Beth Ha Tephila Congregation
M79.13.1-13 ; P79.13.1-3 ; OS79.13.1
|Title||Beth HaTephila Congregation (Asheville, NC) 1891-1976|
|Creator||Beth HaTephila Congregation (Asheville, NC)|
|Subject Keyword||Beth HaTephila ; Asheville, NC ; Young Men's Hebrew Association ; Temple Association ; Jewish Aid Society ; Jewish Ladies' Aid Society ; Temple Sisterhood ; Union of American Hebrew Congregations ; Sidney Unger ; Samuel Robinson ; Lions Club ; Stanley Funston ; Bernard Bloom ; Paul Kaplan ; Leo Finkelstein ; Siegfried Sternberg ; Dennis Winner ; civil rights ; racial equality ; Jews ; Reform Congregation ; Bikur Cholim ; E. Sternberger ; Louis Blomberg ; Morris Meyers ; Abraham Whitlock ; Solomon Lipinsky ;|
|Description||The original collection spans the years from 1891-1977. Subsequent accessions have included material up to 2012. The material in the collection includes various temple activities, minutes of meetings, photographs, membership lists, service bulletins, and the plans for construction of the temple and religious school. It also includes papers relating to the Board of Trustees of the Congregation (minutes, annual reports and correspondence); the correspondence of Rabbis Unger (1951-1961), Bloom and Funston; the activities of the Temple Sisterhood and Brotherhood (minutes, correspondence and assorted papers).|
|Publisher||D.H. Ramsey Library Special Collections, University of North Carolina at Asheville 28804|
|Contributor||Congregation and Board of Trustees, Temple Beth HaTephila, Asheville, NC ; Southern Highlands Research Center|
|Additional Contributors||Leah Karpen, History @ Hand ; Sharon Fahrer ; Jan Schochet|
|Extent||5.6 cu. ft.|
|Source||M79.13.1 - 13 ; P79.13.1 - 3 ; OS79.13.1|
|Language||English ; Hebrew|
|Leo Finkelstein Oral history in Voices of Asheville Oral History Collection, D.H. Ramsey Library Special Collections, University of North Carolina at Asheville ; Sol Schulman Collection, a small collection of material related to Jewish businesses in the western part of the state. Includes material on Sol Schulman, a businessman in Waynesville, NC. The Ada and Lou Pollock Collection contains rich material on many of the individuals and businesses mentioned in the Beth-HaTephila collection and also contains supplementary material related to the Congregation Beth-HaTephila. "Jewish Roots in the Carolinas: A Pattern of American Philo-Semitism," Charlotte, N.C.: The Carolina Israelite, 1955, in the D. Hiden Ramsey Collection printed material - various publications (M188.8.131.52), D.H. Ramsey Library Special Collections, UNCA ; Choosing to Remember - From the Shoah to the Mountains ; Sidney Schochet Family Papers; The Family Store Project: A History of Jewish Businesses, 1880-1990, a 12-panel exhibit displayed in a variety of locations in downtown Asheville in the fall of 2006 by History @ Hand ; "Beth HaTephila: House of Prayer" panel, also by Sharon Fahrer from History @ Hand traces the Temple from its beginning in 1891 to the present day.|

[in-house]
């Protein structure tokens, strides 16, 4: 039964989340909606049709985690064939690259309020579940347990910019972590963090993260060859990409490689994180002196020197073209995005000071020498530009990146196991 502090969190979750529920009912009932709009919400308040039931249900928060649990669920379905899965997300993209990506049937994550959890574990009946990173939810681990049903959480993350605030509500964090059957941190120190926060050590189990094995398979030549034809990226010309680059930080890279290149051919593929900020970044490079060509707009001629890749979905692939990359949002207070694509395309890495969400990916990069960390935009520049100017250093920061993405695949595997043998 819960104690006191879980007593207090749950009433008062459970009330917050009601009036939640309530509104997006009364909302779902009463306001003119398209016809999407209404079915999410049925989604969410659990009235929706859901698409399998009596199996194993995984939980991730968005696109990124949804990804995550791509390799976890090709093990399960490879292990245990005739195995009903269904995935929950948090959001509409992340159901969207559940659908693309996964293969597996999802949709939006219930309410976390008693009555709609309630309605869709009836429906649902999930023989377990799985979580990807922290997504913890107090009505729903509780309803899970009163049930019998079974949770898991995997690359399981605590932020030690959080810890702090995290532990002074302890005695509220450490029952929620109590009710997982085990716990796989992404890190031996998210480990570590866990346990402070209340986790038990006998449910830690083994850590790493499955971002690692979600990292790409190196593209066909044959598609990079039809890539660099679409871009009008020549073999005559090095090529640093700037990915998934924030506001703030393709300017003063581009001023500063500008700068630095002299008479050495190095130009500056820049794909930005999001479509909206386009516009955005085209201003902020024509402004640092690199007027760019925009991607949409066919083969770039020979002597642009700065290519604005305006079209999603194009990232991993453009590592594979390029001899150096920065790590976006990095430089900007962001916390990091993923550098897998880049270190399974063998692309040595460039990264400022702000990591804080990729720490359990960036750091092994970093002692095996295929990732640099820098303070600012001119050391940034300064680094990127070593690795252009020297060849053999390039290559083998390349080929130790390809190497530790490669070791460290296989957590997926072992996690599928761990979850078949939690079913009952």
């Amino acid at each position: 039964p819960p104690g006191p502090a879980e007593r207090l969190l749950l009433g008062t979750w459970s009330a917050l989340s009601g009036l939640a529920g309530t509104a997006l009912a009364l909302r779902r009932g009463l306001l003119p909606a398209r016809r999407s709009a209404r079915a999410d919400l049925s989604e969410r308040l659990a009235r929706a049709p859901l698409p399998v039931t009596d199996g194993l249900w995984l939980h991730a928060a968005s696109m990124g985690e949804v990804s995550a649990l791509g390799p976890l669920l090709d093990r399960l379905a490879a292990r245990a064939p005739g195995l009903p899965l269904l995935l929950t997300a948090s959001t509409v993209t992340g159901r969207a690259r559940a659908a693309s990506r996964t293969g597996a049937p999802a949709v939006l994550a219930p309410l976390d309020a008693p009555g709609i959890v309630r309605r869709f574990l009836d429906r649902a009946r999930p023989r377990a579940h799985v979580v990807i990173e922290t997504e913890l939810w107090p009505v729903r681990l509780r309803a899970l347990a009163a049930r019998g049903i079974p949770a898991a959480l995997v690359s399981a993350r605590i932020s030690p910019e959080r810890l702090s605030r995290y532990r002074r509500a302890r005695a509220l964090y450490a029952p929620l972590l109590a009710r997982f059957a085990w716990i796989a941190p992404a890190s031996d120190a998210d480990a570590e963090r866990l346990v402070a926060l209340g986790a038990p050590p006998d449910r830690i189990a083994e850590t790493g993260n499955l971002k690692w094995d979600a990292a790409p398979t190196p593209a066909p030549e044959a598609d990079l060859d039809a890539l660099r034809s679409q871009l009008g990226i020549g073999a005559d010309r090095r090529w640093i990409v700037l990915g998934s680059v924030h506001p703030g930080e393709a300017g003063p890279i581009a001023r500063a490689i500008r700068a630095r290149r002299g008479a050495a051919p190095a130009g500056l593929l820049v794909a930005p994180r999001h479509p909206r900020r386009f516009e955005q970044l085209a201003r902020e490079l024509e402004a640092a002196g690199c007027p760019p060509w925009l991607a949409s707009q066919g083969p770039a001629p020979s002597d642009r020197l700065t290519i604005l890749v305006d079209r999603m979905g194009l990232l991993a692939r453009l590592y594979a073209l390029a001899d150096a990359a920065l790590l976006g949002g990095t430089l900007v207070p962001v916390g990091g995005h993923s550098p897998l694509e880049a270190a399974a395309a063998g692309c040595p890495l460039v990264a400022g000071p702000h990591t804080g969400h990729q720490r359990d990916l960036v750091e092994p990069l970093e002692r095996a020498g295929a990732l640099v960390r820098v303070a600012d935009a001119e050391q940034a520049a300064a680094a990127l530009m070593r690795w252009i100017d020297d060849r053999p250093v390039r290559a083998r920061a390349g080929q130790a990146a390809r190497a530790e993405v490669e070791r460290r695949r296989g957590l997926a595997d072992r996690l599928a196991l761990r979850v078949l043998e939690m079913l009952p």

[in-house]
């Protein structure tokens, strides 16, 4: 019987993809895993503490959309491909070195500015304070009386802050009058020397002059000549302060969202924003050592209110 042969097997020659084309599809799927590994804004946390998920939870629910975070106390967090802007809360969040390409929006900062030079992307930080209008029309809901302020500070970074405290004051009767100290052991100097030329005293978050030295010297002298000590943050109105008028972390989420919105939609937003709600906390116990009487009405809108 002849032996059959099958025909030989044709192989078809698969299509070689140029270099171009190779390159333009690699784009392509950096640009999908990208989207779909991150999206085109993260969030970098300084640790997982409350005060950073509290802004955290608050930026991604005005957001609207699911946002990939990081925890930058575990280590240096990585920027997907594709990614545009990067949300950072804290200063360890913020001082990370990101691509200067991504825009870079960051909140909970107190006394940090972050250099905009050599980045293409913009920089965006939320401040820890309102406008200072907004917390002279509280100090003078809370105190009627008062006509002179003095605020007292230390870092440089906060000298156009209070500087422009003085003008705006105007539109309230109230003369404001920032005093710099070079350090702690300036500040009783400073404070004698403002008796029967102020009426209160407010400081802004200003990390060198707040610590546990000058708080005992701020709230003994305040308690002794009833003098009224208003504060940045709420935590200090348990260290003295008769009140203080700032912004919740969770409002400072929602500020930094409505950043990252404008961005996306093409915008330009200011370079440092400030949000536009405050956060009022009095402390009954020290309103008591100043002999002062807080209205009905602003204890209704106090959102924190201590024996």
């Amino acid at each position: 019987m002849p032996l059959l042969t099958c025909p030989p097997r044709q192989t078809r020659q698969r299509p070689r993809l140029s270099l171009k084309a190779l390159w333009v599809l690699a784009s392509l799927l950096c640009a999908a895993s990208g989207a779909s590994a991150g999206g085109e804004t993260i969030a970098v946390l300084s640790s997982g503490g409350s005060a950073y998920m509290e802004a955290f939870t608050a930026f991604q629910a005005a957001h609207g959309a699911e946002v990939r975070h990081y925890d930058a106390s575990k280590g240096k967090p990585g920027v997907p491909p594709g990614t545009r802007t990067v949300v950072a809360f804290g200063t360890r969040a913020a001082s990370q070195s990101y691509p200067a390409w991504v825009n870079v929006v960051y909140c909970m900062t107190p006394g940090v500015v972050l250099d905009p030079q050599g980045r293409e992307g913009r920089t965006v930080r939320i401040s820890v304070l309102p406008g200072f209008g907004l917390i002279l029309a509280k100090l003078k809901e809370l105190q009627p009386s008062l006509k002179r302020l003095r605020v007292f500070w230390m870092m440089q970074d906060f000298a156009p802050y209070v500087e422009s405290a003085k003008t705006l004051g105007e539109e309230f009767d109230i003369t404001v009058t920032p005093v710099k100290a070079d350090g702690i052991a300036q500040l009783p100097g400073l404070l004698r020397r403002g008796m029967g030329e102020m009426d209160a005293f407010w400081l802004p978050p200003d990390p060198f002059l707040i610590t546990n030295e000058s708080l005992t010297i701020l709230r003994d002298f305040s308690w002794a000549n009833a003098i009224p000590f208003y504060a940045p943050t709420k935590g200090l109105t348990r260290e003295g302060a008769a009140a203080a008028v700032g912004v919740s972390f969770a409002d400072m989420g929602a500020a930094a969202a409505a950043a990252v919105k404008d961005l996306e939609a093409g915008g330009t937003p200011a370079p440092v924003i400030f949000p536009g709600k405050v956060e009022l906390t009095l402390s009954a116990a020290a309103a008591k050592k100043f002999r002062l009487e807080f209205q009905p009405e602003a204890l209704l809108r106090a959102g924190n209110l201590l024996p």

|Coverage Temporal||1891- present|
|Rights||No restrictions. Any display, publication, or public use must credit the D.H. Ramsey Library Special Collections, University of North Carolina at Asheville. Copyright retained by the creators of certain items in the collection, or their descendents, as stipulated by United States copyright law.|
|Acquisition||1976-08-20 ; 2001-05-01|
|Citation||Beth HaTephila Congregation (Asheville, NC) 1891-1976, D.H. Ramsey Library Special Collections, University of North Carolina at Asheville 28804.|
|Processed by||Special Collections staff, 1976 and 2001 ; 2010-02-05 ; 2011-07-13 ; 2012-05-10, HP ; 2013-06-05 CR|